Moon of a Scarlet Sky, 2021
Materials: abaca, flax, and pigmented cotton pulp painting, 90" x 43"
Location at Summa: Juve Family Behavioral Health Pavilion, waiting room
About the art and the artist:
This work is unique in the Summa Collection for its particular medium and technique: Tom Balbo creates a base layer of paper (the "substrate") from pulp made of three different natural fibers, which he has then colored with pigment while still wet so that the pigment infuses the paper rather than just resting on top of it. He then "paints" with brushes and also with squeeze bottles and syringes full of more thin, pigmented pulp, in order to create lines, forms, and broader areas of color that soak into the still-wet base layer. Sometimes he builds up forms on top of the substrate, still wet, to create relief, as he has done here with the moon.
Once the desired visual effect is achieved in this process of adding more and more pigmented pulp, everything rests on a screen to dry, the various wet parts adhering to one another and the colors penetrating into the substrate. The result is paper without being flat, a single sheet which has relief as well as varied texture and is filled throughout with all the painted pulp once on top of but now firmly a part of that paper. In Moon of a Scarlet Sky, Balbo has not only built up the moon but also left the rest of the surface rough in order to create texture for the sky and the foliage-like forms near the base of the composition. Then he has echoed the moon's shape in what look like rounded river stones gathered below. All this begins as wet pulp and ends up a single "sheet" of transformed paper.
Balbo tells us that, like so many artists, he spent much of the pandemic in his studio responding to the imposed isolation by focusing on ideas that had been on his mind for years. This work is one in a series about the moon, which he describes as having poetic aims. He wanted to explore the moon's traditional and contemporary meanings, along with the kind of fantasies it might generate in us in times of uncertainty.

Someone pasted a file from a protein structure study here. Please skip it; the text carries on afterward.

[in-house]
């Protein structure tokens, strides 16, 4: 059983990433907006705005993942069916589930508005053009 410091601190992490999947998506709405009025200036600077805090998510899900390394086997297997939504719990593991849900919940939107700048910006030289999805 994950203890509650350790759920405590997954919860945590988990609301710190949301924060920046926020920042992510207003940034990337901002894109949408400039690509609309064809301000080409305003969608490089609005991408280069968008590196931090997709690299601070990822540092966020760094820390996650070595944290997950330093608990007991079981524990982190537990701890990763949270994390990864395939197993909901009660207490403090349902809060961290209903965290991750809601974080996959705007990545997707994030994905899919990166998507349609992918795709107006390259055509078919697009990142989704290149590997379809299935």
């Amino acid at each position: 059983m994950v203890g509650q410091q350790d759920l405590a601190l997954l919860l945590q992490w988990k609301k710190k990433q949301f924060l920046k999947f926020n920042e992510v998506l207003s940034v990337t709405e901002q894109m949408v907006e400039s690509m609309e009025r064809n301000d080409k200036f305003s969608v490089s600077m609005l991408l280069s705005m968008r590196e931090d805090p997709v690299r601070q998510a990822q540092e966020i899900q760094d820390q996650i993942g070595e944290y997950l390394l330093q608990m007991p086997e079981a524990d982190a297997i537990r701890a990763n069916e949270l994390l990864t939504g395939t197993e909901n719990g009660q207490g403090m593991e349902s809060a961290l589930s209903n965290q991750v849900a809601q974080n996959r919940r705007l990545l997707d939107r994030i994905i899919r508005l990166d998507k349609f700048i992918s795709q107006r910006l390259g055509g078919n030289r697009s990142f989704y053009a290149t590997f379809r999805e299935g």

And so, this sky feels dream-like, brilliant with colors beyond the scarlet of the title, while the landscape below is implied rather than articulated in detail. Is that blue a lake? Do those crimson and yellows evoke a particularly vivid sunset or are they flames? The artist allows for the enigma as he veers from strictly naturalistic description in color and in form. Contributing to this sense of dislocation is the work's very size (almost 8 feet tall!), as well as the fact that the material that is familiar but used in an unexpected way.
At the same time, it may well be that, in the rocky relief forms at the base of this work, Tom Balbo wants to remind us that, however poetic his interpretation of the moon, it does in fact belong to, is part of, our own planet: According to best current theory, the moon was consolidated from terrestrial material bounced back into space by the impact of a Mars-sized body with the earth some 4.5 billion years ago! We don't really need to know this to be affected by the visual impact of this work, but there is a kind of poetic symmetry between the heavenly body floating high above its earthly origins, deep underground.
Tom Balbo grew up in Cleveland, attended public and private schools in the Cleveland area, and earned a B.A. degree in studio arts from Baldwin-Wallace College in Berea. He then received a fellowship from Syracuse University and a Ford Foundation grant while completing the M.A. in studio art. His first interests were in ceramics and printmaking, but with time he found himself devoting more energy to papermaking, which has been his focus for more than 40 years.
While creating, exhibiting, and earning critical acclaim for his work with paper, Balbo, along with other area artists, in 2008 founded the Morgan Art of Paper Conservatory and Educational Foundation, "the largest arts center in the United States dedicated to every facet of papermaking, book arts and letterpress printing." He served as its first artistic director for many years and retains "emeritus papermaker" status while continuing to make art and to run the Balbo Galleries.
Where you can see more of this artist’s work
In addition to what is featured on his website, Tom Balbo's work can be seen at his galleries in East Cleveland and on the 2013 PBS video. He creates artist books from his handmade paper, as well as embedded, marbled, and cast papers, and pulp paintings, all involving techniques both traditional and new, which are partially documented in videos on his website.